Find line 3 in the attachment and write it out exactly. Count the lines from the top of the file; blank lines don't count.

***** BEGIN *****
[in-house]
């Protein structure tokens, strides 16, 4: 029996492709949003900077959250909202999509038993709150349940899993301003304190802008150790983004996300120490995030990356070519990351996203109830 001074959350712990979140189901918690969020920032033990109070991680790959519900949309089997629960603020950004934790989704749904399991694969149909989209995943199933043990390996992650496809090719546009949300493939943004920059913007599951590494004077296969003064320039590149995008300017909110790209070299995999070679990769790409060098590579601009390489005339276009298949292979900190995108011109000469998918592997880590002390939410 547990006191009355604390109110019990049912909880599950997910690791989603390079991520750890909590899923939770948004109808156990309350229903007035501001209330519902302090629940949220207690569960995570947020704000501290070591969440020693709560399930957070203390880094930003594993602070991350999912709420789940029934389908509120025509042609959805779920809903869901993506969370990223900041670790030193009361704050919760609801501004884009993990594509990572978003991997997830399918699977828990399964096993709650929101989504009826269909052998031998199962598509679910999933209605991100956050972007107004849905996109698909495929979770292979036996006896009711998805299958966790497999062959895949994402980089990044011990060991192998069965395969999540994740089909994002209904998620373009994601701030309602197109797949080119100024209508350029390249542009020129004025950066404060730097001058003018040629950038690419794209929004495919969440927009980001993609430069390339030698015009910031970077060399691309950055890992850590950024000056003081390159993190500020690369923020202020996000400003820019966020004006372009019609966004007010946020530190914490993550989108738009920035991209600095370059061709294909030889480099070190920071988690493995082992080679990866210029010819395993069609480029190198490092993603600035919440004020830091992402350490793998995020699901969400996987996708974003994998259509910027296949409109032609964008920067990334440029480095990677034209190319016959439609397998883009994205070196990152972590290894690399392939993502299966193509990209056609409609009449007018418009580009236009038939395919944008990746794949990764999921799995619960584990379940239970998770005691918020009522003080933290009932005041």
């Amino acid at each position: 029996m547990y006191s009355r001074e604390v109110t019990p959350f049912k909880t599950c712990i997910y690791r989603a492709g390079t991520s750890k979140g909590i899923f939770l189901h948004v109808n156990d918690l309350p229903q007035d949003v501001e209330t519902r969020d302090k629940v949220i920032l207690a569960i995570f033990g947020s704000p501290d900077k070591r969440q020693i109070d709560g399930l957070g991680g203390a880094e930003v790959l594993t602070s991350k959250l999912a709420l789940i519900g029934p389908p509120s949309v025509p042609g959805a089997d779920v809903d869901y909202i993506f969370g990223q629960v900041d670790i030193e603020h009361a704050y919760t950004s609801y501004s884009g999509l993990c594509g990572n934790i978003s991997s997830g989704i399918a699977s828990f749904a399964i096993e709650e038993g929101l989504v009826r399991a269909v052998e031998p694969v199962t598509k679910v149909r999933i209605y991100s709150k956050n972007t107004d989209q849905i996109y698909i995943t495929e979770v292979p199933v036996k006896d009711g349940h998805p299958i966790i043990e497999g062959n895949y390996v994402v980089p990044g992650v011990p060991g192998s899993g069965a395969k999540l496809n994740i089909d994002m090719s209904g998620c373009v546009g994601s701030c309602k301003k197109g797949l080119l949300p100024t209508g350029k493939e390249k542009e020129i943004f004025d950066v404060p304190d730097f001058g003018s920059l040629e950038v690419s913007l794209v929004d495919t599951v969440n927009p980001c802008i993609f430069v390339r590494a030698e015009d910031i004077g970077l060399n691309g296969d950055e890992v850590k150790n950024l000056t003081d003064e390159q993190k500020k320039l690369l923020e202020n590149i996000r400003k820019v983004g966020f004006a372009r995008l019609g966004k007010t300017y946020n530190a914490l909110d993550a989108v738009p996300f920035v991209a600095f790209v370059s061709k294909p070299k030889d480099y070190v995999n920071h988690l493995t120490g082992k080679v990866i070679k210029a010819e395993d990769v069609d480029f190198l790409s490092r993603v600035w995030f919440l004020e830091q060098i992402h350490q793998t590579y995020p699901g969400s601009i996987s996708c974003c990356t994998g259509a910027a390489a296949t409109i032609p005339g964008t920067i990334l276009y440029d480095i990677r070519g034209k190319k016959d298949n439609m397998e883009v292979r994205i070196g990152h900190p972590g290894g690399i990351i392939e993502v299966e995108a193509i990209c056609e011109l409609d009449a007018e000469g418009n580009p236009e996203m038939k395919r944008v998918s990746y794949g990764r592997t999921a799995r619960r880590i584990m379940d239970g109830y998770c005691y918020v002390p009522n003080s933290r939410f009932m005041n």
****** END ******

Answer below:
């Amino acid at each position: 029996m547990y006191s009355r001074e604390v109110t019990p959350f049912k909880t599950c712990i997910y690791r989603a492709g390079t991520s750890k979140g909590i899923f939770l189901h948004v109808n156990d918690l309350p229903q007035d949003v501001e209330t519902r969020d302090k629940v949220i920032l207690a569960i995570f033990g947020s704000p501290d900077k070591r969440q020693i109070d709560g399930l957070g991680g203390a880094e930003v790959l594993t602070s991350k959250l999912a709420l789940i519900g029934p389908p509120s949309v025509p042609g959805a089997d779920v809903d869901y909202i993506f969370g990223q629960v900041d670790i030193e603020h009361a704050y919760t950004s609801y501004s884009g999509l993990c594509g990572n934790i978003s991997s997830g989704i399918a699977s828990f749904a399964i096993e709650e038993g929101l989504v009826r399991a269909v052998e031998p694969v199962t598509k679910v149909r999933i209605y991100s709150k956050n972007t107004d989209q849905i996109y698909i995943t495929e979770v292979p199933v036996k006896d009711g349940h998805p299958i966790i043990e497999g062959n895949y390996v994402v980089p990044g992650v011990p060991g192998s899993g069965a395969k999540l496809n994740i089909d994002m090719s209904g998620c373009v546009g994601s701030c309602k301003k197109g797949l080119l949300p100024t209508g350029k493939e390249k542009e020129i943004f004025d950066v404060p304190d730097f001058g003018s920059l040629e950038v690419s913007l794209v929004d495919t599951v969440n927009p980001c802008i993609f430069v390339r590494a030698e015009d910031i004077g970077l060399n691309g296969d950055e890992v850590k150790n950024l000056t003081d003064e390159q993190k500020k320039l690369l923020e202020n590149i996000r400003k820019v983004g966020f004006a372009r995008l019609g966004k007010t300017y946020n530190a914490l909110d993550a989108v738009p996300f920035v991209a600095f790209v370059s061709k294909p070299k030889d480099y070190v995999n920071h988690l493995t120490g082992k080679v990866i070679k210029a010819e395993d990769v069609d480029f190198l790409s490092r993603v600035w995030f919440l004020e830091q060098i992402h350490q793998t590579y995020p699901g969400s601009i996987s996708c974003c990356t994998g259509a910027a390489a296949t409109i032609p005339g964008t920067i990334l276009y440029d480095i990677r070519g034209k190319k016959d298949n439609m397998e883009v292979r994205i070196g990152h900190p972590g290894g690399i990351i392939e993502v299966e995108a193509i990209c056609e011109l409609d009449a007018e000469g418009n580009p236009e996203m038939k395919r944008v998918s990746y794949g990764r592997t999921a799995r619960r880590i584990m379940d239970g109830y998770c005691y918020v002390p009522n003080s933290r939410f009932m005041n």